5. El-Sheikh, Sawsan M A et al. “Anti-arthritic effect of β-caryophyllene and its ameliorative role on methotrexate and/or leflunomide-induced side effects in arthritic rats.” Life sciences vol. 233 (2019): 116750. doi:10.1016/j.lfs.2019.116750
  6. Rufino, Ana Teresa et al. “Evaluation of the anti-inflammatory, anti-catabolic and pro-anabolic effects of E-caryophyllene, myrcene, and limonene in a cell model of osteoarthritis.” European journal of pharmacology vol. 750 (2015): 141-50. doi:10.1016/j.ejphar.2015.01.018
Livvy Ashton

Livvy is a registered nurse (RN) and board-certified nurse midwife (CNM) in the state of New Jersey. After giving birth to her newborn daughter, Livvy stepped down from her full-time position at the Children’s Hospital of New Jersey. This gave her the opportunity to spend more time writing articles on all topics related to pregnancy and prenatal care.

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Molecular Mimicry: The Role of Cannabis in Healing Autoimmune Disease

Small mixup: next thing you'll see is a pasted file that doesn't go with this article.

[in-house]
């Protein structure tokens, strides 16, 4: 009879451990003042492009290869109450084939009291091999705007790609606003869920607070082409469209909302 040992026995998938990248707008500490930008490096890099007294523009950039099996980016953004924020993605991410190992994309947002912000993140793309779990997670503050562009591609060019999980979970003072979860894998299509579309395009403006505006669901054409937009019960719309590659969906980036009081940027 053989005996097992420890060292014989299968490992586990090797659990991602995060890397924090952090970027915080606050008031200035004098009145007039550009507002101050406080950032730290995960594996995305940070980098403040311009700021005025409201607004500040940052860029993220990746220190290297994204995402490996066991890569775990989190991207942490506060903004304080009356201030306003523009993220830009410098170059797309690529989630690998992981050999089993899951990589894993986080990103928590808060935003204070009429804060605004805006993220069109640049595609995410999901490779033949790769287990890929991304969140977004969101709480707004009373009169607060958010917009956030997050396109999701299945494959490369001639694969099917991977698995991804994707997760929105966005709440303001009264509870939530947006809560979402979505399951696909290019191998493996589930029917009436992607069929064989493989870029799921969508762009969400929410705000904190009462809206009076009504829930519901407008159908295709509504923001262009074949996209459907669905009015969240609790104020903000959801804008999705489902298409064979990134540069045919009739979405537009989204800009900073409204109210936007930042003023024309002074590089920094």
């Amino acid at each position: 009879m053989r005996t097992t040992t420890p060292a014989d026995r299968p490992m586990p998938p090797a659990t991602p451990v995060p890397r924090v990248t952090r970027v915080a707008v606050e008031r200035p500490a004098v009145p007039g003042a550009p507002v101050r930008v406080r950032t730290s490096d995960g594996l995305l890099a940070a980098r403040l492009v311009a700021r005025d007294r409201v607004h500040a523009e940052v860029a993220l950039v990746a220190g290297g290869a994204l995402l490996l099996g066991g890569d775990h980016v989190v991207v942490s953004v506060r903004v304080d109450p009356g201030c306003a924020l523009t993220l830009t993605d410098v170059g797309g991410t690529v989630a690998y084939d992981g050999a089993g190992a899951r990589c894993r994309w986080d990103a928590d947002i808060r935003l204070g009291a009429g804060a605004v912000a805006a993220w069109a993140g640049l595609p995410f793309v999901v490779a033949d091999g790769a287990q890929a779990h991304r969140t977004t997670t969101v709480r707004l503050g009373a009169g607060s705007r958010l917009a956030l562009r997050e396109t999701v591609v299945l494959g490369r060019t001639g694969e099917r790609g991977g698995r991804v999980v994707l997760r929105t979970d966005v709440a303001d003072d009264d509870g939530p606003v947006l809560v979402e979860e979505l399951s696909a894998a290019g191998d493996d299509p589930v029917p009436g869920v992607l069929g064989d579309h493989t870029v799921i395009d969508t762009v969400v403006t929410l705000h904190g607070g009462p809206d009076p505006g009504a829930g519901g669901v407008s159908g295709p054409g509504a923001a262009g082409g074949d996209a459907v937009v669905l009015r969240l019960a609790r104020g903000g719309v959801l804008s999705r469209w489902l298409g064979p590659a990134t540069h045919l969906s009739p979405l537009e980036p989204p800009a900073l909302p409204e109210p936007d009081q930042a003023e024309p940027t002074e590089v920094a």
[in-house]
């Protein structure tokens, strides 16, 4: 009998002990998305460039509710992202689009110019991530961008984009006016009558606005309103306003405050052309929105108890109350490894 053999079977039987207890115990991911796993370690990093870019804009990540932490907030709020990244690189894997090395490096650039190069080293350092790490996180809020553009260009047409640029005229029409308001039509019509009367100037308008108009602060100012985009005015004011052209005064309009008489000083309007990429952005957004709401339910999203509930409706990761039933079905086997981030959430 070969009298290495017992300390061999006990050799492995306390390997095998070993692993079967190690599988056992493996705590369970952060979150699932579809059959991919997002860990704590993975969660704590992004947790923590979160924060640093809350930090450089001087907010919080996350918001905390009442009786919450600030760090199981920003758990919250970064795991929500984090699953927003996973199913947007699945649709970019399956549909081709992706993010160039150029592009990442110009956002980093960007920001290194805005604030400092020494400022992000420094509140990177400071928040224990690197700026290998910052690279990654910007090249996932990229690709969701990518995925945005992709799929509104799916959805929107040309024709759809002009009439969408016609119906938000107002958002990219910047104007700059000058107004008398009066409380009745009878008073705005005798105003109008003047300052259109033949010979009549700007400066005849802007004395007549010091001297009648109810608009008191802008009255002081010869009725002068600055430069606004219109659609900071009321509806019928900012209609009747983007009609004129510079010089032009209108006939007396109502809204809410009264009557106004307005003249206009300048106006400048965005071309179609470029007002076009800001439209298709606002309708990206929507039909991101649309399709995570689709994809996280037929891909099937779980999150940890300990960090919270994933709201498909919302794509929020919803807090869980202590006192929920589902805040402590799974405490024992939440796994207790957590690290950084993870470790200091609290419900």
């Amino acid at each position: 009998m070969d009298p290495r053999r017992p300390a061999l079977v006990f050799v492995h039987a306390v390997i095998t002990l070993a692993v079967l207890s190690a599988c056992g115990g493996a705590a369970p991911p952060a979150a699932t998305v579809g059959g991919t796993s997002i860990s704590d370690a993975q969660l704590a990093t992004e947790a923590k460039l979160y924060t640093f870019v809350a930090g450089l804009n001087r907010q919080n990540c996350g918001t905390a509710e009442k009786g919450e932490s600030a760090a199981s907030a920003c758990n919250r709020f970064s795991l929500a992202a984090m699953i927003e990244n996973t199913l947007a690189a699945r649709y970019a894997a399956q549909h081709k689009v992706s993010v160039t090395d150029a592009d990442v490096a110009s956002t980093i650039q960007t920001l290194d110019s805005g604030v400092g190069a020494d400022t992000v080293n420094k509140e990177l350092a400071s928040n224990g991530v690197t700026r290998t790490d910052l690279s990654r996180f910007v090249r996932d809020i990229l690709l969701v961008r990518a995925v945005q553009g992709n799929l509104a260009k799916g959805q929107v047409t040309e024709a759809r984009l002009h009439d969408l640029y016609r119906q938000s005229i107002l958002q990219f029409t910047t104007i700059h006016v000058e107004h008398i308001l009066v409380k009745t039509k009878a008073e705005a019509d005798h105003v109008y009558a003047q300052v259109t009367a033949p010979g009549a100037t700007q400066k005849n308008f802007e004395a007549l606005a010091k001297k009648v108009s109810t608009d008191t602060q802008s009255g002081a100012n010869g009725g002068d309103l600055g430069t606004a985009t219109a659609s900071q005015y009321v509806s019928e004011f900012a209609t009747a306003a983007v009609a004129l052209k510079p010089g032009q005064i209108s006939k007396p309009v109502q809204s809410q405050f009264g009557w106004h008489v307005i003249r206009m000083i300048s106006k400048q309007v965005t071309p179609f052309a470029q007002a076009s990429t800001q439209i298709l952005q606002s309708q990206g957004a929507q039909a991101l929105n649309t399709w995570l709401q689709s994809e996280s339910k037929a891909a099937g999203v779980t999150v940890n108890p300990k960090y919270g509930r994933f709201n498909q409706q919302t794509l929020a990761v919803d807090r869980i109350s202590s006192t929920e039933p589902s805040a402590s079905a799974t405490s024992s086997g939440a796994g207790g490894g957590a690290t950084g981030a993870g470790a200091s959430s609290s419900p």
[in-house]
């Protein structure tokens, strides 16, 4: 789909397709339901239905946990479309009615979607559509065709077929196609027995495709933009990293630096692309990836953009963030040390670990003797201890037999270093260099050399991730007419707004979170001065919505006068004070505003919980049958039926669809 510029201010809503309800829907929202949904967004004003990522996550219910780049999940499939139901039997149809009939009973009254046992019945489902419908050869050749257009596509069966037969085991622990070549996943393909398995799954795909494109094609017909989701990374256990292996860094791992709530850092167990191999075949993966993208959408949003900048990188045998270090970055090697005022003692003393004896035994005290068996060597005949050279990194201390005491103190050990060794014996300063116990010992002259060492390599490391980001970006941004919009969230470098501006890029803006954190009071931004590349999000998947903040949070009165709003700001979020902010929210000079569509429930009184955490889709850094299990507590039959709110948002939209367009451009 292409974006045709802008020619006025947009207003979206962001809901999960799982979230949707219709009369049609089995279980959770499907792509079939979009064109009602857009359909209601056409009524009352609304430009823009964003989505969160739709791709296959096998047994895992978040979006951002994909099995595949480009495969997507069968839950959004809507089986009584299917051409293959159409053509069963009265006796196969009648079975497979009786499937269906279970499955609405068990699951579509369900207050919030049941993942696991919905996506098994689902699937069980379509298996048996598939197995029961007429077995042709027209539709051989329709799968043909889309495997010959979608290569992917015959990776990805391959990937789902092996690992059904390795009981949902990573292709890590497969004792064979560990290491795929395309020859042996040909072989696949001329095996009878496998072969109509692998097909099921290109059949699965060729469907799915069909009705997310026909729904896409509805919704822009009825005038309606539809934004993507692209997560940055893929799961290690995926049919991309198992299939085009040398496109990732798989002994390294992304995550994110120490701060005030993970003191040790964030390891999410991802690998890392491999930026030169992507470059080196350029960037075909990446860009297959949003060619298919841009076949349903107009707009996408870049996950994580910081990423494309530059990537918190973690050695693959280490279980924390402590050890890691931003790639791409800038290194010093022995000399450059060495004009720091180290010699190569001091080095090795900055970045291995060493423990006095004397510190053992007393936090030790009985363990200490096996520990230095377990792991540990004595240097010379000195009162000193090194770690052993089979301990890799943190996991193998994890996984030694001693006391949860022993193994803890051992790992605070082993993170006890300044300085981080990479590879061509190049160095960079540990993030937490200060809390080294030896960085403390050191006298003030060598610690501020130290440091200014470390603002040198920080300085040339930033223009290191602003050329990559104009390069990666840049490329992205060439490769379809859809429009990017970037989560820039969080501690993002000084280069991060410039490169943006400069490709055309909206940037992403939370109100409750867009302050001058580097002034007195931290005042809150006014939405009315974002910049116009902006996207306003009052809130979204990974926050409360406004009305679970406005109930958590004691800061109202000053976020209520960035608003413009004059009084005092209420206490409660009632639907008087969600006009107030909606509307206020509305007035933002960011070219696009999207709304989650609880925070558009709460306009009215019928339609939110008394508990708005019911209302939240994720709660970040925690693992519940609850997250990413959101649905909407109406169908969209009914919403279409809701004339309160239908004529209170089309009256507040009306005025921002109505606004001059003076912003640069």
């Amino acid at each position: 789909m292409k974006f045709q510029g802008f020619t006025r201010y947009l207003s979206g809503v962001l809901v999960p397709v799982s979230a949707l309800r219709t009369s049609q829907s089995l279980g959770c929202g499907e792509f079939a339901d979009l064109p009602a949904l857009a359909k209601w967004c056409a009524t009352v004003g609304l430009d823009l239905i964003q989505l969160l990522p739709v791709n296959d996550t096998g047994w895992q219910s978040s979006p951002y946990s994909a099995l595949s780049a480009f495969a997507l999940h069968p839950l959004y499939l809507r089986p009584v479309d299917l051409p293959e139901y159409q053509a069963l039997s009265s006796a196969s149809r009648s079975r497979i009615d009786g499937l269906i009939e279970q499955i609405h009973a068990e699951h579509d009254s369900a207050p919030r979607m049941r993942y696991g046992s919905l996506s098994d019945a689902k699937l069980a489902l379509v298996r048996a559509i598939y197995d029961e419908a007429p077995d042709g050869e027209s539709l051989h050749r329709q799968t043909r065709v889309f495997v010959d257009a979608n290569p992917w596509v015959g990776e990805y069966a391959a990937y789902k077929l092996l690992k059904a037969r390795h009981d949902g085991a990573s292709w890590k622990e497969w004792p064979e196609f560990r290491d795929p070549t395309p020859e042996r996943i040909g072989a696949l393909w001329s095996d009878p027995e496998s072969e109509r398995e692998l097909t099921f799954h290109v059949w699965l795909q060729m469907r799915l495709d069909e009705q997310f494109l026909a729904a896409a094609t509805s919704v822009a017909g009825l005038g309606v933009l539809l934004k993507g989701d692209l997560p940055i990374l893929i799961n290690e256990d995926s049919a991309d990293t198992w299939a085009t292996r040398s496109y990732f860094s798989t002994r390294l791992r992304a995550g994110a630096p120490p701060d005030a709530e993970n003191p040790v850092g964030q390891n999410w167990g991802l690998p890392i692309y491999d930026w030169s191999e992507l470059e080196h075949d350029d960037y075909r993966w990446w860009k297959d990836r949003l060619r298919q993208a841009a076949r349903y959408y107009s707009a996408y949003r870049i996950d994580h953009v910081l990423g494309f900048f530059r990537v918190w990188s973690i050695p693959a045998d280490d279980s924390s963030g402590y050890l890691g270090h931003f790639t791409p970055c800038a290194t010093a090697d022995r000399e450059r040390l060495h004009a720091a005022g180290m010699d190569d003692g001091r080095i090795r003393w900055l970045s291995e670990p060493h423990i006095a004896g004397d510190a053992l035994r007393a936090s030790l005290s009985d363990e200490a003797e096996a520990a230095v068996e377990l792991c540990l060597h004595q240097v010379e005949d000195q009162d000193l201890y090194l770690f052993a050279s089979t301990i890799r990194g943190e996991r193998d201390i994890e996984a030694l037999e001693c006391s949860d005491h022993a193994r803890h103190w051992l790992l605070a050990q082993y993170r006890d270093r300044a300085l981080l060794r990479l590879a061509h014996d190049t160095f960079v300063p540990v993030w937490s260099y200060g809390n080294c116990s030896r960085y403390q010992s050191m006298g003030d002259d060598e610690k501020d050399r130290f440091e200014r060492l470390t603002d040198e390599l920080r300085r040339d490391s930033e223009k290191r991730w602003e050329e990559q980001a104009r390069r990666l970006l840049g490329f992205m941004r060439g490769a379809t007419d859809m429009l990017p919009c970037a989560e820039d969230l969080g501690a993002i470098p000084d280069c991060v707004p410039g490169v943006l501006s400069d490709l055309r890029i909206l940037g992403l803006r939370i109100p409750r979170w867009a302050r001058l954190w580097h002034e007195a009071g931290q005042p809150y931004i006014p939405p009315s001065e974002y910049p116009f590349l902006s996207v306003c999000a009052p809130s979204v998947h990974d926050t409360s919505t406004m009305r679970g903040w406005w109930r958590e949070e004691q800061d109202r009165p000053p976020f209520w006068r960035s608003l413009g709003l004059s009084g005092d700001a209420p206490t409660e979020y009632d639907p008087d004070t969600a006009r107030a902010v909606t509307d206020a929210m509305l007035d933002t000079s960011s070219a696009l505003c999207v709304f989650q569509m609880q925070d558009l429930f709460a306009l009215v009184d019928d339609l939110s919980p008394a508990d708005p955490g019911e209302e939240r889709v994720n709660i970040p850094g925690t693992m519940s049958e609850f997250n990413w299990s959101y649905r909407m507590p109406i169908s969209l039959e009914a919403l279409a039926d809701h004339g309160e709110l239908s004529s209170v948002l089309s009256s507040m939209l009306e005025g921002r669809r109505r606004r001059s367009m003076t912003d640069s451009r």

Sarah Russo is a writer, cannabis consultant, and a social media and content manager. She got her degree in environmental studies and social justice, with a focus in plant medicine from the Evergreen State College. She has previously worked for Project CBD and the Society of Cannabis Clinicians. She has also acted as an herbal medicine educator in natural remedy apothecary shops. Some of her main goals are diversifying the cannabis movement by integrating the plant into the greater herbal medicine compendium as well as encouraging sustainable agricultural practices.

While advancements in science have enabled a greater understanding of our health, getting to the root cause of a chronic disease can be challenging. Autoimmune conditions are an area of medicine that remain largely misunderstood. Presently, there are more than 80 registered autoimmune disorders, affecting various parts of the body. More conditions may also turn out to be autoimmune related.